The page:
Fostoria Glass Company
For close to 90 years, the Fostoria Glass Company made hand-molded, blown, and pressed tableware and glassware. The company was established on December 15, 1887 in Fostoria, Ohio, USA.
The lot where its first facility was located was donated by the townspeople of Fostoria. When natural resources in Fostoria started to become scarce, the company had no choice but to move another site in Moundsville, West Virginia in the year 1891.
In 1891 Fostoria was able to construct a furnace that could simultaneously fire 14 glass pieces, which at that time was considered extraordinary. From 1887 to 1909, the company produced and sold fruit jars, fingerbowls, vases, sponge cups, inkwells, colognes, tableware, stationers' glassware and candelabra. A lot of the stemware designs that the company used and employed during this period were either wheel cut or needle cut, styles which were highly popular during the early part of the 20th century.
By the year 1925, the company had already added five more furnaces. The company experienced hardships during World War II and the Great Depression. It was able to keep itself afloat during these trying times by making depression ware and milk glasses. During these periods, Fostoria also managed to produce several distinctive glass patterns, such as Holly (1945), Romance (1942), Colony (1940), and (Chintz) (1940).
Production was at its highest in the year 1950 when the company manufactured more than 8 million pieces of crystal and glass. At its peak Fostoria employed 1,000 workers and made various decorative lamps, coloured stemware, container glass, and dinnerware.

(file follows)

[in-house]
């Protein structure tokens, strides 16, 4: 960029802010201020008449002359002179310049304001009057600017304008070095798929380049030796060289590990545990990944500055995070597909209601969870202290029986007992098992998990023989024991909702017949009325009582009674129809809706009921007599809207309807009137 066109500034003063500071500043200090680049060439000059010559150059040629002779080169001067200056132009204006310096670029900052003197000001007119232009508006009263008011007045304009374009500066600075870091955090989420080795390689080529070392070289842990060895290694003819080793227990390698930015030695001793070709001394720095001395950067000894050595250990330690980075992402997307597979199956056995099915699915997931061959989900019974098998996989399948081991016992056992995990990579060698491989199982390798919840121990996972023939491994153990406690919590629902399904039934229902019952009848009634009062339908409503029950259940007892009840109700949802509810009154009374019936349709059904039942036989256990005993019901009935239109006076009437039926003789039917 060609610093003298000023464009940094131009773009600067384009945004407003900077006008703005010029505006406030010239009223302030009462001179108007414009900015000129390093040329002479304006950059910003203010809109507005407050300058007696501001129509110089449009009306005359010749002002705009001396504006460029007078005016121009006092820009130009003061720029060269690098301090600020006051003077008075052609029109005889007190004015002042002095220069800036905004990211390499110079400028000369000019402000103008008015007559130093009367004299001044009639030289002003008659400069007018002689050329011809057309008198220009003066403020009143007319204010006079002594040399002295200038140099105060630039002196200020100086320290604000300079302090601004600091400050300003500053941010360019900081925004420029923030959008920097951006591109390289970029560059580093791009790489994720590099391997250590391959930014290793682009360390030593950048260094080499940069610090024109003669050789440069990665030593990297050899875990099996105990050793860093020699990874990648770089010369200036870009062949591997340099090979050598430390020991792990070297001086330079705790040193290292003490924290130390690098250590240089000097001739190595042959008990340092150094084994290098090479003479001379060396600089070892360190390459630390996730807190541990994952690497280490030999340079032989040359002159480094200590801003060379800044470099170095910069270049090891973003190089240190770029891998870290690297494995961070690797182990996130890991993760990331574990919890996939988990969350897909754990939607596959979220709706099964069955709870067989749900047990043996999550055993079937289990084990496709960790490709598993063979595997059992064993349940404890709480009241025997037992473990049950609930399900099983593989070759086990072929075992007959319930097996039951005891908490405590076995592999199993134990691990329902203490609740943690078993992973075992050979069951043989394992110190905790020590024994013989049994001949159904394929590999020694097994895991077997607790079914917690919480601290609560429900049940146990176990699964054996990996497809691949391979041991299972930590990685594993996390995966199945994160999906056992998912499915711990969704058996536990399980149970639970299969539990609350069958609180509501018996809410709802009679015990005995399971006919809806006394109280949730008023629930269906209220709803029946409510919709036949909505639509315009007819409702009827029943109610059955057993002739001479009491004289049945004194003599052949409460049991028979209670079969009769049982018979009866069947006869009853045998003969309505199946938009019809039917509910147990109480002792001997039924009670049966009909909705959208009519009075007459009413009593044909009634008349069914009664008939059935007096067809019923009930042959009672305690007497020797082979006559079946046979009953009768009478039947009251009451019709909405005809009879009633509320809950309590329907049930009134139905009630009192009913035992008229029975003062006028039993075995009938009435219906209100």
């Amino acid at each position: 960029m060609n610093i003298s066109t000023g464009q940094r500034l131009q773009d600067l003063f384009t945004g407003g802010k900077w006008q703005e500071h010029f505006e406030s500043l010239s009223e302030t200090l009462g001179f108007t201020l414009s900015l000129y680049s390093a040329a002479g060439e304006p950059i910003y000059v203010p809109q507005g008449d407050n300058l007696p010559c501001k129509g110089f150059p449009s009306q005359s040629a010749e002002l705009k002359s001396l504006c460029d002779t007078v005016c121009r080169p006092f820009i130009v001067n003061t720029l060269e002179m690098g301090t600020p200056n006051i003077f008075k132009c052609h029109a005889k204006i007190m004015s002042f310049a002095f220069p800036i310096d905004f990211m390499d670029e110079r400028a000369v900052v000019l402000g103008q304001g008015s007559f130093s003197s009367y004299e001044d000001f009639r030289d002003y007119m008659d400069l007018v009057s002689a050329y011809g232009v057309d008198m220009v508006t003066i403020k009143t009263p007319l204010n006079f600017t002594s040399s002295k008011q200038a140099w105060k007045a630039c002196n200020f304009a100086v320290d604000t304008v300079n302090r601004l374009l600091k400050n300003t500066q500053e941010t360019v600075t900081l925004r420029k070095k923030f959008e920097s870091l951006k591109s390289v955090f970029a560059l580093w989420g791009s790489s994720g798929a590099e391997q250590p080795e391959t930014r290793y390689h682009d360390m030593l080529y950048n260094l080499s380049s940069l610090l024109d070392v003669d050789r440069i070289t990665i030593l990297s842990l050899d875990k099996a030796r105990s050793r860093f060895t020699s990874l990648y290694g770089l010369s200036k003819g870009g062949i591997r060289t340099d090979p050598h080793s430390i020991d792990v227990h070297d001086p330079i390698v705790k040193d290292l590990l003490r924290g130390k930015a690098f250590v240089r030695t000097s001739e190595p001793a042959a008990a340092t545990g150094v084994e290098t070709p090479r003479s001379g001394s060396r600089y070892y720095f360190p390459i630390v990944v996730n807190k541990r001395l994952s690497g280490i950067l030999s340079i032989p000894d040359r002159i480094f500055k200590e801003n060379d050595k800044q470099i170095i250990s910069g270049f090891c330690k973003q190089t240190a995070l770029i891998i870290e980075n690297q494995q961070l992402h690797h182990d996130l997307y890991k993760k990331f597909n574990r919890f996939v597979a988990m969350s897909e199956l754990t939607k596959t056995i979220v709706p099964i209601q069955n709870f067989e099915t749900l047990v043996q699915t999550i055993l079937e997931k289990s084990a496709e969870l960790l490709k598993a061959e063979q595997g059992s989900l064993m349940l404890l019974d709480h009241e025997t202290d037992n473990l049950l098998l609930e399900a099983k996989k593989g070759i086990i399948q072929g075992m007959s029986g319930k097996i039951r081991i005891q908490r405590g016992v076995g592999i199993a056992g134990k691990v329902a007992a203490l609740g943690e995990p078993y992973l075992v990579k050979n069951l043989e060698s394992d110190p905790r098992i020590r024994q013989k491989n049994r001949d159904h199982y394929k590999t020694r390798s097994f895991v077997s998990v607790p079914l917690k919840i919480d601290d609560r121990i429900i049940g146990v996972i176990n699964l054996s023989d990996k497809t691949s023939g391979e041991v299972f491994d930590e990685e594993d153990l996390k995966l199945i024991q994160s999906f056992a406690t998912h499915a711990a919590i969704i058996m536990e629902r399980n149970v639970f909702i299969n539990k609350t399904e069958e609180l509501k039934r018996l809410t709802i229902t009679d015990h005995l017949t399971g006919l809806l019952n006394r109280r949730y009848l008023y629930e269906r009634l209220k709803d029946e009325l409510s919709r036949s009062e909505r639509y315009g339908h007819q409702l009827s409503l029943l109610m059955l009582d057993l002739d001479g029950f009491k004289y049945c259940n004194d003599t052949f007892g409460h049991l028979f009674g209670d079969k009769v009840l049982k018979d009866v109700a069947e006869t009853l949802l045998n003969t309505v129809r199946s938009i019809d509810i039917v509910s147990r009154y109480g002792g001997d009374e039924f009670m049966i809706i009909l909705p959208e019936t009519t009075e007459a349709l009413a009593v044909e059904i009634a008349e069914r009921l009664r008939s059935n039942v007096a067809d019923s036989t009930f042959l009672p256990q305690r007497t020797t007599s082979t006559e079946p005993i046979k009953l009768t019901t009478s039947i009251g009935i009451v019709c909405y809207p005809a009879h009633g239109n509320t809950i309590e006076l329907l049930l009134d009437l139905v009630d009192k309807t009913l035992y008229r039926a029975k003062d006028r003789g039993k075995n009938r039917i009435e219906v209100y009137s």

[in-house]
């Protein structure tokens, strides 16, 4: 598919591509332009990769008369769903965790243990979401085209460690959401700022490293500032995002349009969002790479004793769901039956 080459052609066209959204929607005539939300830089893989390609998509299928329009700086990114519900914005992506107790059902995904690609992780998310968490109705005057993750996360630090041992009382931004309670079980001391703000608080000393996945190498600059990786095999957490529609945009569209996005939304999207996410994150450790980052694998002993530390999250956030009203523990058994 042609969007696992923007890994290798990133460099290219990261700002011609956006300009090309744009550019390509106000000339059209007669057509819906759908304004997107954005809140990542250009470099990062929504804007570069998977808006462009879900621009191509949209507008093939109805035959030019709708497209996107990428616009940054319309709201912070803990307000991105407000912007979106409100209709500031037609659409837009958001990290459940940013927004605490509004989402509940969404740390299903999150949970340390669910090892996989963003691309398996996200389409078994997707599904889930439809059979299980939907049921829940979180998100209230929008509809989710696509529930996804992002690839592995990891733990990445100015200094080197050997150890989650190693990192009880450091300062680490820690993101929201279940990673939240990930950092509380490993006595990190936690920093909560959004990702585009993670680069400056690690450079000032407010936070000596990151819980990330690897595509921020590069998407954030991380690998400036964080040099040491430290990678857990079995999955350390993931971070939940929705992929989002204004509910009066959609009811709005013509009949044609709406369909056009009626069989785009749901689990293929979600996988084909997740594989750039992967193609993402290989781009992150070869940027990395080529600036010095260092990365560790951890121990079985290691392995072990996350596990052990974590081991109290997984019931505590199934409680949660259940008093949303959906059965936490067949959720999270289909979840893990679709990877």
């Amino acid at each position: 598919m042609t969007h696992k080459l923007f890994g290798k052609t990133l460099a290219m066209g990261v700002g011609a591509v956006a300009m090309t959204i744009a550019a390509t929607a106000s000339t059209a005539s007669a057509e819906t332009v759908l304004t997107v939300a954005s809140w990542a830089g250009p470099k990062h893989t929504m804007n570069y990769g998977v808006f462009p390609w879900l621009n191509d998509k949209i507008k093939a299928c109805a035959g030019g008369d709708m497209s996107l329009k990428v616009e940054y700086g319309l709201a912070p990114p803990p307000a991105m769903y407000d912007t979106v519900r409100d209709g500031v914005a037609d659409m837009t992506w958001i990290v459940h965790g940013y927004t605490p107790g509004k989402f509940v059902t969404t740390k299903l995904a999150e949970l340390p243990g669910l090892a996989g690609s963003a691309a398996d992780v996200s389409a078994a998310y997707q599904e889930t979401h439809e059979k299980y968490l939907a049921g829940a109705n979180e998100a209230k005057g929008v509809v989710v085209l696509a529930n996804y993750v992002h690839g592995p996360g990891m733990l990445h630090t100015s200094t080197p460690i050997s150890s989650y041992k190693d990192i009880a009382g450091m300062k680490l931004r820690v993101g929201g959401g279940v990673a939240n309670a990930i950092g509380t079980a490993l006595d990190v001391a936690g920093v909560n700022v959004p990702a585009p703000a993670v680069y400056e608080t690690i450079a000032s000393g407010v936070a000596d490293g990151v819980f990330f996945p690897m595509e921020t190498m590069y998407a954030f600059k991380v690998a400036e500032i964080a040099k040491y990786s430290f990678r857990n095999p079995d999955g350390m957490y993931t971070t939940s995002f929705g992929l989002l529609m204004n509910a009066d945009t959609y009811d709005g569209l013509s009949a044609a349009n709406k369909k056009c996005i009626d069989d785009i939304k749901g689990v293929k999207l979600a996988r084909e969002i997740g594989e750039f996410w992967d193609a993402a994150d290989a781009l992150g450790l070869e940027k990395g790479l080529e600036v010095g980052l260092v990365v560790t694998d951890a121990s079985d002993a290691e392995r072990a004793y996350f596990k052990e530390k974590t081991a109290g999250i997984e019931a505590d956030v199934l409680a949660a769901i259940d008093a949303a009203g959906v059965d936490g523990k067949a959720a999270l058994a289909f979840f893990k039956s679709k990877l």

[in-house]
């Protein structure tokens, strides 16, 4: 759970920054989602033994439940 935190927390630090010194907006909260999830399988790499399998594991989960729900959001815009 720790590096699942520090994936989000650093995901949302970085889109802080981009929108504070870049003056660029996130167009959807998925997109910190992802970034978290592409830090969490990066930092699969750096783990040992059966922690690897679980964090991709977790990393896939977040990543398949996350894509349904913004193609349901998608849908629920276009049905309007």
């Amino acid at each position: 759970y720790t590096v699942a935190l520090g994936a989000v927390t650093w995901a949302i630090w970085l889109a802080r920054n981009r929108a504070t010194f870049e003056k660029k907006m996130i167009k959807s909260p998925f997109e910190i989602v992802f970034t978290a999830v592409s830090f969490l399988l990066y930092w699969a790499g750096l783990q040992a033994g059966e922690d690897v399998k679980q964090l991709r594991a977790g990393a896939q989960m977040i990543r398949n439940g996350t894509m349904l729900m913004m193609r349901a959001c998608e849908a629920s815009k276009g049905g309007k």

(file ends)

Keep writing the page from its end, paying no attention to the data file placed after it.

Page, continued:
The company further grew in the 1950s, inspiring them to produce new crystal patterns such as Jamestown, Wedding Ring, Rose, and Century. During the 1960s and 1970s, Fostoria expanded their reach by displaying wares in display rooms and boutiques located in department stores and jewelry shops. It also started to publish its own magazine entitled, “Creating with Crystal” during this period.
It has been reported that all US Presidents starting from Dwight Eisenhower up to Ronald Reagan bought and owned Fostoria glassware.
Competition began to tighten in the 1970s, when foreign companies started to enter the market. In 1983, Lancaster Colony Corporation of Columbus, Ohio bought Fostoria’s factory. In the year 1986, Lancaster Colony shut down the facility and sold to consumers the remaining stock.
American, which was introduced in the year 1915, is recognized as the best selling glassware pattern of the company. After the company’s factory was closed down, Lancaster Colony commissioned Dalzell Viking Company of West Virginia to continue producing a number of Fostoria glass patterns, including the highly popular American. Later, the moulds of American were sold to L.E. Smith Glass Company of Pennsylvania.
Fostoria dinnerware and stemware are highly sought after by collectors, with coloured items being much more expensive than clear ones. Older American wares are also considered to be more valuable than later models.
The Fostoria Glass Society of America bought the Anna B. Smith House in Moundsville and in 1990, converted it to a Fostoria museum.
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